Possible topic areas might include but are not limited to: 

  • Animal agency    
  • Anthropomorphism 
  • Nonhuman sentience 
  • Ecology 
  • Ethology 
  • Evolution 
  • Farming 
  • Forests, trees, plants 
  • Houses and other structures 
  • Human–nonhuman intersubjectivity 
  • Landscape and place 
  • Physical or environmental transformations   
  • Posthumanism 
  • Speciesism 
  • Technology’s intersections with the nonhuman 
  • Weather and climate 
  • Wild, feral, and domestic nonhumans 

The Lexington Books Ecocritical Theory and Practice series editor has expressed a strong interest in the project and has requested a full proposal. It is the publisher’s wish that authors or at least one co-author holds a PhD. 

We invite essay proposals of a maximum of 500 words on any topic relating to the nonhuman in American literary naturalism by the deadline of 17 February, 2021. Please include a title, a maximum of five key words, and a brief biography. We aim to reply to respondents by 25 February 2021, and full drafts of essays (5000–8000 words) will be due 1 September 2021. Please send a 500-word maximum proposal and a brief biography to karin.molander.danielsson@mdh.se and kbrandt@scad.edu by 17 February, 2021. 

CFP: The Nonhuman in American Literary Naturalism

Call for proposals

 The Nonhuman in American Literary Naturalism

Editors: Kenneth K Brandt and Karin M Danielsson

At the end of the 19th century, American authors such as Stephen Crane, Frank Norris, Theodore Dreiser, and Jack London were influenced by new advances in science—notably the idea of evolution. Nature and the nonhuman were crucial for these writers,
whom scholars   most often group under the rubric of American literary naturalists. Traditional scholarship on American literary naturalism has closely attended to various environmental pressures in urban and wilderness settings, but scholars have paid much
less attention to the naturalists’ investigations into the nonhuman, such as animals, plants, landscapes, houses, or weather. To extend and deepen our understanding of this under-researched field, we propose a volume of essays that offers a wide variety of
innovative critical approaches to the nonhuman in American naturalist literature. We welcome studies based in ecocriticism, animal studies, new materialism, narrative theory, or ethics. We are receptive to essay proposals focused on the core naturalists from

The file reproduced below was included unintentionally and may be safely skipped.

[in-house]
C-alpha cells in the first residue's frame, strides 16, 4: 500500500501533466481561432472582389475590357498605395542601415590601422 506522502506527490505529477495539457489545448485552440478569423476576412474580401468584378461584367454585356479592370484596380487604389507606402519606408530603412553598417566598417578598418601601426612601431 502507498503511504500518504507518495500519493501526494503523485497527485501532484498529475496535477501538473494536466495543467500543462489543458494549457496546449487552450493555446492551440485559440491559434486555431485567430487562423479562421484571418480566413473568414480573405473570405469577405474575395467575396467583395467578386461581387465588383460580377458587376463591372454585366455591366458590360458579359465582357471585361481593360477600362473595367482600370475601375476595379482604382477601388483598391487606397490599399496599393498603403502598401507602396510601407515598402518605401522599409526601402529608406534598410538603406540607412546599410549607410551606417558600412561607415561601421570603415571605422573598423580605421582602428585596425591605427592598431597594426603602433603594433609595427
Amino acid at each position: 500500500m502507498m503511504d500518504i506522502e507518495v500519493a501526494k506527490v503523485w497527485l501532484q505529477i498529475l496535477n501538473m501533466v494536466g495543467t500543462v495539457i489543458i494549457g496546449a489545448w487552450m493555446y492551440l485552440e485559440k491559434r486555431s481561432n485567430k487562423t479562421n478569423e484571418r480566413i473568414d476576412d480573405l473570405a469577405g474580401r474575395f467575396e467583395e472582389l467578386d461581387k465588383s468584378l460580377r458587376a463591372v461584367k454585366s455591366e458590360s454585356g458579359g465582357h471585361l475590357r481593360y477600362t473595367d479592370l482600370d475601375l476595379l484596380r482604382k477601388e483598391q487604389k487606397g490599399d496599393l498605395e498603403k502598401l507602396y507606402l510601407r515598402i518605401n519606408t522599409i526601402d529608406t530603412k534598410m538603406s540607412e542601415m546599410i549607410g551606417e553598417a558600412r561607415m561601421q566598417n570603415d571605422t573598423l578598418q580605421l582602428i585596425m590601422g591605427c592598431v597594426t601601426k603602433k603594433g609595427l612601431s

around 1900 as well as more contemporary writers in the naturalist tradition. Proposals may focus on authors including Crane, Norris, London, Wharton, Garland, Dreiser, Chopin, Dunbar, Sinclair, Twain, Glasgow, Frederic, Cather, O’Neill, Steinbeck, Wright,
Hemingway, Petry, Dos Passos, Larsen, Farrell, Hammett, Cain and others. More recent writers may include Oates, Vonnegut, DeLillo, Morrison, McCarthy, Wilson, Pynchon, and others.

Possible topic areas might include but are not limited to:

  • Animal agency  
  • Anthropomorphism
  • Nonhuman sentience
  • Ecology
  • Ethology 
  • Evolution
  • Farming
  • Forests, trees, plants
  • Houses and other structures
  • Human–nonhuman intersubjectivity
  • Landscape and place
  • Physical or environmental transformations
  • Posthumanism 
  • Speciesism 
  • Technology’s intersections with the nonhuman
  • Weather and climate
  • Wild, feral, and domestic nonhumans

 

The Lexington Books Ecocritical Theory and Practice series editor has expressed a strong interest in the project and has requested a full proposal. It is the publisher’s wish that authors or at least one co-author holds a PhD.

We invite essay proposals of a maximum of 500 words on any topic relating to the nonhuman in American literary naturalism by the deadline of the
8 January 2021. Please include a title, a maximum of five key words, and a brief biography. We aim to reply to respondents by 25 February 2021, and full drafts of essays (5000–8000 words)
will be due 1 September 2021. Please send a 500-word maximum proposal and a brief biography to karin.molander.danielsson@mdh.se and
kbrandt@scad.edu by 8 January, 2021.

July 25, 2020: Performance of Howells’s The Smoking Car

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Metropolitan
Virtual
Playhouse
Presents


The perils of doing a good deed

The Smoking Car
by William Dean Howells

Saturday, July 25
8 pm


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Mr. Roberts is entrusted with a priceless package
by a stranger on his train: her infant child.
She is particularly anxious, and her tale is not particularly